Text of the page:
Dark And Light

Harper Lee wrote To Kill A Mockingbird in 1960. Since then, the world has changed beyond recognition for almost everyone. In the last 60 years, man has made progress in every conceivable walk of life, be it science, technology, arts, religion, geography, or anything else you can think of. What hasn’t changed in these 60 years, is the way the world treats the Tom Robinsons of the world.

The world has always been divided on the basis of colour. How many places have you heard of where dark skinned people are considered superior to their light skinned counterparts?

Coming from South Asia, I can tell you about our obsession with light skin, or I can tell you that despite being discriminated against and being called derogatory names ourselves, we still look down upon black people as someone inferior and unworthy. In our minds, we’re inferior to our white masters, but there are people who are beneath even us, based on the colour of their skin.

In school, when we were taught about the history of the Indo-Pakistan subcontinent, it always started with two main races: Aryans and Dravidians. The Aryans were bigger, stronger, and whiter than the Dravidians who were the worker class, weaker socio-economically and physically, and darker in colour. We grew up reading about this superior race who achieved greater heights than their counterparts. Is it any wonder then, that our sub-conscience wanted to be like these great invaders?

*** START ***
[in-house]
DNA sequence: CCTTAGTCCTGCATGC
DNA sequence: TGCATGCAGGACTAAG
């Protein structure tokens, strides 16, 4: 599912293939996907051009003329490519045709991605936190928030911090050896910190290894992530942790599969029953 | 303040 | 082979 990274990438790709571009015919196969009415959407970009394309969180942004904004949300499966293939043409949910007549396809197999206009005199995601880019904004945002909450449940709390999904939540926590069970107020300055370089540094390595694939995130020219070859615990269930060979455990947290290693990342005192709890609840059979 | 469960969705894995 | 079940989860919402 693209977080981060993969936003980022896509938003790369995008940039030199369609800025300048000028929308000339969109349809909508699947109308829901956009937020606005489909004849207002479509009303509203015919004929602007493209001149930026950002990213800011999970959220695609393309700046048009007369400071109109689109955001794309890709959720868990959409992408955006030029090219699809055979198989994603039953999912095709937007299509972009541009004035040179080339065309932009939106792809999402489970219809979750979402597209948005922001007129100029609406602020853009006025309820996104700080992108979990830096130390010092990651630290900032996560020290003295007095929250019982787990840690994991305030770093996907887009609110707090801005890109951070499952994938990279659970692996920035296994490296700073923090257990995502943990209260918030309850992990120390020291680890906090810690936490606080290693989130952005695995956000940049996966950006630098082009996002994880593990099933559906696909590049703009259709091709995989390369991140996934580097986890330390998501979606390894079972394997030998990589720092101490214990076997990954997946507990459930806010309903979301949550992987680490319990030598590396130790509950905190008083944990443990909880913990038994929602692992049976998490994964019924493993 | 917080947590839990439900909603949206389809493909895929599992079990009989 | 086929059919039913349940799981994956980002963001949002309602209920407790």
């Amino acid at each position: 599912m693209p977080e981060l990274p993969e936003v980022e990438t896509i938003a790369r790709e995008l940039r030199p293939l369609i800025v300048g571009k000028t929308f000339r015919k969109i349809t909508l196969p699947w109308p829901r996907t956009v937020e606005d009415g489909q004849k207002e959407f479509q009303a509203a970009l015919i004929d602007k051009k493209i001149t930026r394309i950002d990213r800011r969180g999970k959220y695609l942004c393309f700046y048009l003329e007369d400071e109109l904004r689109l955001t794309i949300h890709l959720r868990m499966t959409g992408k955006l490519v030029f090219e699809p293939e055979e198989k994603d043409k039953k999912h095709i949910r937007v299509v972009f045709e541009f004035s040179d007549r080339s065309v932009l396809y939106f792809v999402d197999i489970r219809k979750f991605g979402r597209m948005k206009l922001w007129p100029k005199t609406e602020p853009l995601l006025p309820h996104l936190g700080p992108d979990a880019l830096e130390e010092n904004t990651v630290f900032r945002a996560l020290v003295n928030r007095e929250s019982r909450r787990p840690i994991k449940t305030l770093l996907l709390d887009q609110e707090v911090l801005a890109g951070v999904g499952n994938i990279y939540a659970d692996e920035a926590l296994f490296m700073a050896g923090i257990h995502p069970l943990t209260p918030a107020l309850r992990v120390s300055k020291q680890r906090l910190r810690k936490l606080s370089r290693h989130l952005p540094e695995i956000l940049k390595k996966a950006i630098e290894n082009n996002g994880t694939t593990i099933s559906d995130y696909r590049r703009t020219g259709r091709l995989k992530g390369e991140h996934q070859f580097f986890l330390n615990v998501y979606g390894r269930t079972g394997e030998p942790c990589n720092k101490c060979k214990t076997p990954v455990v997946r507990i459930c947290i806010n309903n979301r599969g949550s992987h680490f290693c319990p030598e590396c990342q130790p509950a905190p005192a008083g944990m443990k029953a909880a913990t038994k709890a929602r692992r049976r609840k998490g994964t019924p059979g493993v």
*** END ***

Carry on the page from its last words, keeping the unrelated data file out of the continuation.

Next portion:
When that part of history ended, we were made to listen to tales of horror by the British who came to subjugate the darker skinned Indians. Yet, reading about the great British masters only made the already complexed people of the subcontinent want to be like them in every way that they could. We have always looked up to the “goras” (whites), and tried to follow in their footsteps, clinging on to their ways long after they left our land.  

Racism is a part of us since we are born; our prejudices passed on to us through generations. I used to be appalled at the names I heard my own relatives call black people, but since I never called anyone out on it, I cannot claim to be so innocent myself. I have seen how dark skinned girls are made fun of, and called “kaali” (black), how many of them have ruined their skins trying to become just 2 shades lighter, and how despite living in a so called “enlightened” society, one of my kids gets preferential treatment even from strangers because he has light skin, light hair, and light eyes. 

We can scream and shout all we want, but the truth remains that we are all racists in one form or another, and no matter how hard we try, we can never understand how the people at the bottom of the racist colour spectrum feel. Because we might not have shunned them actively, but we have been guilty of feigning ignorance when others did it. Today, as the world is awakening to the plight of black people, it is imperative to look within ourselves and weed out even traces of thoughts that make us think that we are better than someone because of our skin.

Being a Muslim, one of the first things we learn as children, is that all people are equal, regardless of their nationality, ethnicity or skin colour; the only one deserving to be called superior is one who is pious in the eyes of God. Not in the eyes of man, but in the eyes of God. After learning this, how can we ever justify judging others based on superficial things like their colour? Stop making fun of something that no man has control over. Stop bringing people down because of their looks. Stop making it okay for people to be derogatory about other people. Stop being insensitive to other people’s insecurities. 

The change needs to come from within.  

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